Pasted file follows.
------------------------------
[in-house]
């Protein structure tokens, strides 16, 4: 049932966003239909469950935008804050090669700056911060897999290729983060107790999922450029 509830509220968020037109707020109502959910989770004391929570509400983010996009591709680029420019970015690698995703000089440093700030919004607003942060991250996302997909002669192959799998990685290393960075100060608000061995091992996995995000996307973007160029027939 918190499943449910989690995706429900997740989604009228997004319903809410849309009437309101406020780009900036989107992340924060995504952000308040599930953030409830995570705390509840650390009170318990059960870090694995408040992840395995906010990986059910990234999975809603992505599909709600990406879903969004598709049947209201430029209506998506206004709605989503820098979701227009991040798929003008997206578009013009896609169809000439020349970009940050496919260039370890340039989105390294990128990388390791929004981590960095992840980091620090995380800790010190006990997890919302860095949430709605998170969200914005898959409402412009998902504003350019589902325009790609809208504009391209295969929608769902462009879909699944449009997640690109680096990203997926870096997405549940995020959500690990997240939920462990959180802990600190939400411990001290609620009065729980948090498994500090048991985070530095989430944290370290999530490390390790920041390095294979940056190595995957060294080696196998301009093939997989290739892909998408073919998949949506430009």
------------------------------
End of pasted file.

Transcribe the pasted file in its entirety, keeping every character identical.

[in-house]
């Protein structure tokens, strides 16, 4: 049932966003239909469950935008804050090669700056911060897999290729983060107790999922450029 509830509220968020037109707020109502959910989770004391929570509400983010996009591709680029420019970015690698995703000089440093700030919004607003942060991250996302997909002669192959799998990685290393960075100060608000061995091992996995995000996307973007160029027939 918190499943449910989690995706429900997740989604009228997004319903809410849309009437309101406020780009900036989107992340924060995504952000308040599930953030409830995570705390509840650390009170318990059960870090694995408040992840395995906010990986059910990234999975809603992505599909709600990406879903969004598709049947209201430029209506998506206004709605989503820098979701227009991040798929003008997206578009013009896609169809000439020349970009940050496919260039370890340039989105390294990128990388390791929004981590960095992840980091620090995380800790010190006990997890919302860095949430709605998170969200914005898959409402412009998902504003350019589902325009790609809208504009391209295969929608769902462009879909699944449009997640690109680096990203997926870096997405549940995020959500690990997240939920462990959180802990600190939400411990001290609620009065729980948090498994500090048991985070530095989430944290370290999530490390390790920041390095294979940056190595995957060294080696196998301009093939997989290739892909998408073919998949949506430009």